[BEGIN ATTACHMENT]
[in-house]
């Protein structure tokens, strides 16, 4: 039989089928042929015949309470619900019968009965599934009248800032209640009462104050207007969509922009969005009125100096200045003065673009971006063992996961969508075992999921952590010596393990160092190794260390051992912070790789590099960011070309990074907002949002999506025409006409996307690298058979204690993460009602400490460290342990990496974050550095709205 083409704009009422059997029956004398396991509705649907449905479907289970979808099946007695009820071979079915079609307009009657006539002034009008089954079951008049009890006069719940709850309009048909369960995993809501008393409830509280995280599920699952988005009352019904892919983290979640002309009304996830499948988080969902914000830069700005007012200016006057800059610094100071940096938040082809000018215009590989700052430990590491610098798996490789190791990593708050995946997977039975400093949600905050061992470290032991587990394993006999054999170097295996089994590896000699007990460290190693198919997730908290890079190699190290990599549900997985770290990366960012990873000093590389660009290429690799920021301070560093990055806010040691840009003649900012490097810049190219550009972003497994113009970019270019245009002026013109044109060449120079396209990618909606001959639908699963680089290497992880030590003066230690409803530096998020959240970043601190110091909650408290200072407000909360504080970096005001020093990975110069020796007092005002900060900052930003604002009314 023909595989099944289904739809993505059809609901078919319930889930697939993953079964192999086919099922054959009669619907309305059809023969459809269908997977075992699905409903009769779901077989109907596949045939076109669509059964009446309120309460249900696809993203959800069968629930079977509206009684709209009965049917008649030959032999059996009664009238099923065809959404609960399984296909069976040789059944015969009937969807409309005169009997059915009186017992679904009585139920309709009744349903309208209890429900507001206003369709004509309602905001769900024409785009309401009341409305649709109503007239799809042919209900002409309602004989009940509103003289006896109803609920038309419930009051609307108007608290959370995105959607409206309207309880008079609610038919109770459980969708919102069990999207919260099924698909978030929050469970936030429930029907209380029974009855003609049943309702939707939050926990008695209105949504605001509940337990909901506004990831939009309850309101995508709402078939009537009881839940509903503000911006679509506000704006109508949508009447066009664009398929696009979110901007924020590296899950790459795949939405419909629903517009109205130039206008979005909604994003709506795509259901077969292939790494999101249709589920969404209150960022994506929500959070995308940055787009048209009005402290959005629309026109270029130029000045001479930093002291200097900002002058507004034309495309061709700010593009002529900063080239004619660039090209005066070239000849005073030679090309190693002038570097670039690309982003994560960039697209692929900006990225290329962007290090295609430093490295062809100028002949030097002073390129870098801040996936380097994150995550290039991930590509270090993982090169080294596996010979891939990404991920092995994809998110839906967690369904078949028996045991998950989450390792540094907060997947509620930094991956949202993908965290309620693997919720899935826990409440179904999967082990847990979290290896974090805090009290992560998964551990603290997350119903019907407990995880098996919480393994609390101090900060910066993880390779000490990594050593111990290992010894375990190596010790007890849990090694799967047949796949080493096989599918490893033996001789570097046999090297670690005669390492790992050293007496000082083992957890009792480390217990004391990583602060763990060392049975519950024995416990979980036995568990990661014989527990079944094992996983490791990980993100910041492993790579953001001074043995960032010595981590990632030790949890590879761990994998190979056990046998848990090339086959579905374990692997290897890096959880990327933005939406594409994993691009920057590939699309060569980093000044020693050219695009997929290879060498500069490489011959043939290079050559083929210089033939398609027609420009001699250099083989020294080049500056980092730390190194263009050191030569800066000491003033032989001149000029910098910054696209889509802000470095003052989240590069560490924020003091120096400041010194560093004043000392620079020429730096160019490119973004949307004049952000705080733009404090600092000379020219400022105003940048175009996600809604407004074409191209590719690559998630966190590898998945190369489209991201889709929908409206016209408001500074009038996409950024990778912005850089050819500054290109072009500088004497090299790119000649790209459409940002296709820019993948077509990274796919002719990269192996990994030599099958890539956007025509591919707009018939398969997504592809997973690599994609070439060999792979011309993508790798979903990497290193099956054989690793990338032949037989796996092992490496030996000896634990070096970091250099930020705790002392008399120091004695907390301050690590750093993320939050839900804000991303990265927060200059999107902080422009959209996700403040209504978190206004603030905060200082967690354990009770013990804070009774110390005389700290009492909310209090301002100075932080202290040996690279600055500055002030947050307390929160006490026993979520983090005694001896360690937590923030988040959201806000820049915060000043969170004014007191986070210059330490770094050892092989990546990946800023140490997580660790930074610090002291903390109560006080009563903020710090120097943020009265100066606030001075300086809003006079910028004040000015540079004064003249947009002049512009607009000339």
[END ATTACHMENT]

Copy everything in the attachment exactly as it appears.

[in-house]
């Protein structure tokens, strides 16, 4: 039989089928042929015949309470619900019968009965599934009248800032209640009462104050207007969509922009969005009125100096200045003065673009971006063992996961969508075992999921952590010596393990160092190794260390051992912070790789590099960011070309990074907002949002999506025409006409996307690298058979204690993460009602400490460290342990990496974050550095709205 083409704009009422059997029956004398396991509705649907449905479907289970979808099946007695009820071979079915079609307009009657006539002034009008089954079951008049009890006069719940709850309009048909369960995993809501008393409830509280995280599920699952988005009352019904892919983290979640002309009304996830499948988080969902914000830069700005007012200016006057800059610094100071940096938040082809000018215009590989700052430990590491610098798996490789190791990593708050995946997977039975400093949600905050061992470290032991587990394993006999054999170097295996089994590896000699007990460290190693198919997730908290890079190699190290990599549900997985770290990366960012990873000093590389660009290429690799920021301070560093990055806010040691840009003649900012490097810049190219550009972003497994113009970019270019245009002026013109044109060449120079396209990618909606001959639908699963680089290497992880030590003066230690409803530096998020959240970043601190110091909650408290200072407000909360504080970096005001020093990975110069020796007092005002900060900052930003604002009314 023909595989099944289904739809993505059809609901078919319930889930697939993953079964192999086919099922054959009669619907309305059809023969459809269908997977075992699905409903009769779901077989109907596949045939076109669509059964009446309120309460249900696809993203959800069968629930079977509206009684709209009965049917008649030959032999059996009664009238099923065809959404609960399984296909069976040789059944015969009937969807409309005169009997059915009186017992679904009585139920309709009744349903309208209890429900507001206003369709004509309602905001769900024409785009309401009341409305649709109503007239799809042919209900002409309602004989009940509103003289006896109803609920038309419930009051609307108007608290959370995105959607409206309207309880008079609610038919109770459980969708919102069990999207919260099924698909978030929050469970936030429930029907209380029974009855003609049943309702939707939050926990008695209105949504605001509940337990909901506004990831939009309850309101995508709402078939009537009881839940509903503000911006679509506000704006109508949508009447066009664009398929696009979110901007924020590296899950790459795949939405419909629903517009109205130039206008979005909604994003709506795509259901077969292939790494999101249709589920969404209150960022994506929500959070995308940055787009048209009005402290959005629309026109270029130029000045001479930093002291200097900002002058507004034309495309061709700010593009002529900063080239004619660039090209005066070239000849005073030679090309190693002038570097670039690309982003994560960039697209692929900006990225290329962007290090295609430093490295062809100028002949030097002073390129870098801040996936380097994150995550290039991930590509270090993982090169080294596996010979891939990404991920092995994809998110839906967690369904078949028996045991998950989450390792540094907060997947509620930094991956949202993908965290309620693997919720899935826990409440179904999967082990847990979290290896974090805090009290992560998964551990603290997350119903019907407990995880098996919480393994609390101090900060910066993880390779000490990594050593111990290992010894375990190596010790007890849990090694799967047949796949080493096989599918490893033996001789570097046999090297670690005669390492790992050293007496000082083992957890009792480390217990004391990583602060763990060392049975519950024995416990979980036995568990990661014989527990079944094992996983490791990980993100910041492993790579953001001074043995960032010595981590990632030790949890590879761990994998190979056990046998848990090339086959579905374990692997290897890096959880990327933005939406594409994993691009920057590939699309060569980093000044020693050219695009997929290879060498500069490489011959043939290079050559083929210089033939398609027609420009001699250099083989020294080049500056980092730390190194263009050191030569800066000491003033032989001149000029910098910054696209889509802000470095003052989240590069560490924020003091120096400041010194560093004043000392620079020429730096160019490119973004949307004049952000705080733009404090600092000379020219400022105003940048175009996600809604407004074409191209590719690559998630966190590898998945190369489209991201889709929908409206016209408001500074009038996409950024990778912005850089050819500054290109072009500088004497090299790119000649790209459409940002296709820019993948077509990274796919002719990269192996990994030599099958890539956007025509591919707009018939398969997504592809997973690599994609070439060999792979011309993508790798979903990497290193099956054989690793990338032949037989796996092992490496030996000896634990070096970091250099930020705790002392008399120091004695907390301050690590750093993320939050839900804000991303990265927060200059999107902080422009959209996700403040209504978190206004603030905060200082967690354990009770013990804070009774110390005389700290009492909310209090301002100075932080202290040996690279600055500055002030947050307390929160006490026993979520983090005694001896360690937590923030988040959201806000820049915060000043969170004014007191986070210059330490770094050892092989990546990946800023140490997580660790930074610090002291903390109560006080009563903020710090120097943020009265100066606030001075300086809003006079910028004040000015540079004064003249947009002049512009607009000339």